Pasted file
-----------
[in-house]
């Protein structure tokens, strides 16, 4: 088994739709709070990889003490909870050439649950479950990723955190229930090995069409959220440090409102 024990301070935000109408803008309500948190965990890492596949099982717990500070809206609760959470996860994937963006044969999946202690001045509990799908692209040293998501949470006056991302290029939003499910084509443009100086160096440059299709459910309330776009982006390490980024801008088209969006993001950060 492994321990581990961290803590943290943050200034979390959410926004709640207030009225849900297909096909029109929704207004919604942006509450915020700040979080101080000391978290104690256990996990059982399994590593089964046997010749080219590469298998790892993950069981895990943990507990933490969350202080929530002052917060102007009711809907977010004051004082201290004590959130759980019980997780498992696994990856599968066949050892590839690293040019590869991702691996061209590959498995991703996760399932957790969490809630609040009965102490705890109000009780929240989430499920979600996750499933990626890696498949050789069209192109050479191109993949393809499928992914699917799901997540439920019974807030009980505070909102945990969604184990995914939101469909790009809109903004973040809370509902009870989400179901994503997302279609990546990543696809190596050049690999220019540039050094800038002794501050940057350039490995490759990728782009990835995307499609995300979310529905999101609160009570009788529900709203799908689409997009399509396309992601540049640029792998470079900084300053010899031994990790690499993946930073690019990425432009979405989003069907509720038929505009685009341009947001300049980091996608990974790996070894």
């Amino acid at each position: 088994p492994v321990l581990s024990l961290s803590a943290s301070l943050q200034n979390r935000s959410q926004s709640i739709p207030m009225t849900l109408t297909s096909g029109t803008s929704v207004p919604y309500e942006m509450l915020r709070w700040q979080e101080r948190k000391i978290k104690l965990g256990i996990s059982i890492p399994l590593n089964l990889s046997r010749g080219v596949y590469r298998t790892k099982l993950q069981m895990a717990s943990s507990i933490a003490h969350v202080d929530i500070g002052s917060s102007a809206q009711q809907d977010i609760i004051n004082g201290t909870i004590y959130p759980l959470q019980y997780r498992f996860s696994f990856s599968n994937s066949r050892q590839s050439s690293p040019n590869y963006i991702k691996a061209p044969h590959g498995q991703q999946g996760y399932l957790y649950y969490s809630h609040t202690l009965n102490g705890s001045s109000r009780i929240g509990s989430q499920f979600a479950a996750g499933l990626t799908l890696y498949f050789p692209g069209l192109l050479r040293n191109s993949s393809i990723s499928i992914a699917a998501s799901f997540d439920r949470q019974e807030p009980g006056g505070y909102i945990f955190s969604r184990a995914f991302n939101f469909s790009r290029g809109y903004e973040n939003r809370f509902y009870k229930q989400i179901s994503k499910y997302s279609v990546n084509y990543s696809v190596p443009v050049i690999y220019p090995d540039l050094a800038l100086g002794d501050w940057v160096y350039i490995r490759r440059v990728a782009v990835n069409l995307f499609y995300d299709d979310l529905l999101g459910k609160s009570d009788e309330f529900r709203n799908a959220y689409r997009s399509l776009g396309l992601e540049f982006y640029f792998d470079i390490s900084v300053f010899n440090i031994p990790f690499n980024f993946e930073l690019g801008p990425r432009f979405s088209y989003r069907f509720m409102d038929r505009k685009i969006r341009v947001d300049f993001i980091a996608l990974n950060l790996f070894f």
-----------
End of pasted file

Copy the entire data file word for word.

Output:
[in-house]
């Protein structure tokens, strides 16, 4: 088994739709709070990889003490909870050439649950479950990723955190229930090995069409959220440090409102 024990301070935000109408803008309500948190965990890492596949099982717990500070809206609760959470996860994937963006044969999946202690001045509990799908692209040293998501949470006056991302290029939003499910084509443009100086160096440059299709459910309330776009982006390490980024801008088209969006993001950060 492994321990581990961290803590943290943050200034979390959410926004709640207030009225849900297909096909029109929704207004919604942006509450915020700040979080101080000391978290104690256990996990059982399994590593089964046997010749080219590469298998790892993950069981895990943990507990933490969350202080929530002052917060102007009711809907977010004051004082201290004590959130759980019980997780498992696994990856599968066949050892590839690293040019590869991702691996061209590959498995991703996760399932957790969490809630609040009965102490705890109000009780929240989430499920979600996750499933990626890696498949050789069209192109050479191109993949393809499928992914699917799901997540439920019974807030009980505070909102945990969604184990995914939101469909790009809109903004973040809370509902009870989400179901994503997302279609990546990543696809190596050049690999220019540039050094800038002794501050940057350039490995490759990728782009990835995307499609995300979310529905999101609160009570009788529900709203799908689409997009399509396309992601540049640029792998470079900084300053010899031994990790690499993946930073690019990425432009979405989003069907509720038929505009685009341009947001300049980091996608990974790996070894």
């Amino acid at each position: 088994p492994v321990l581990s024990l961290s803590a943290s301070l943050q200034n979390r935000s959410q926004s709640i739709p207030m009225t849900l109408t297909s096909g029109t803008s929704v207004p919604y309500e942006m509450l915020r709070w700040q979080e101080r948190k000391i978290k104690l965990g256990i996990s059982i890492p399994l590593n089964l990889s046997r010749g080219v596949y590469r298998t790892k099982l993950q069981m895990a717990s943990s507990i933490a003490h969350v202080d929530i500070g002052s917060s102007a809206q009711q809907d977010i609760i004051n004082g201290t909870i004590y959130p759980l959470q019980y997780r498992f996860s696994f990856s599968n994937s066949r050892q590839s050439s690293p040019n590869y963006i991702k691996a061209p044969h590959g498995q991703q999946g996760y399932l957790y649950y969490s809630h609040t202690l009965n102490g705890s001045s109000r009780i929240g509990s989430q499920f979600a479950a996750g499933l990626t799908l890696y498949f050789p692209g069209l192109l050479r040293n191109s993949s393809i990723s499928i992914a699917a998501s799901f997540d439920r949470q019974e807030p009980g006056g505070y909102i945990f955190s969604r184990a995914f991302n939101f469909s790009r290029g809109y903004e973040n939003r809370f509902y009870k229930q989400i179901s994503k499910y997302s279609v990546n084509y990543s696809v190596p443009v050049i690999y220019p090995d540039l050094a800038l100086g002794d501050w940057v160096y350039i490995r490759r440059v990728a782009v990835n069409l995307f499609y995300d299709d979310l529905l999101g459910k609160s009570d009788e309330f529900r709203n799908a959220y689409r997009s399509l776009g396309l992601e540049f982006y640029f792998d470079i390490s900084v300053f010899n440090i031994p990790f690499n980024f993946e930073l690019g801008p990425r432009f979405s088209y989003r069907f509720m409102d038929r505009k685009i969006r341009v947001d300049f993001i980091a996608l990974n950060l790996f070894f």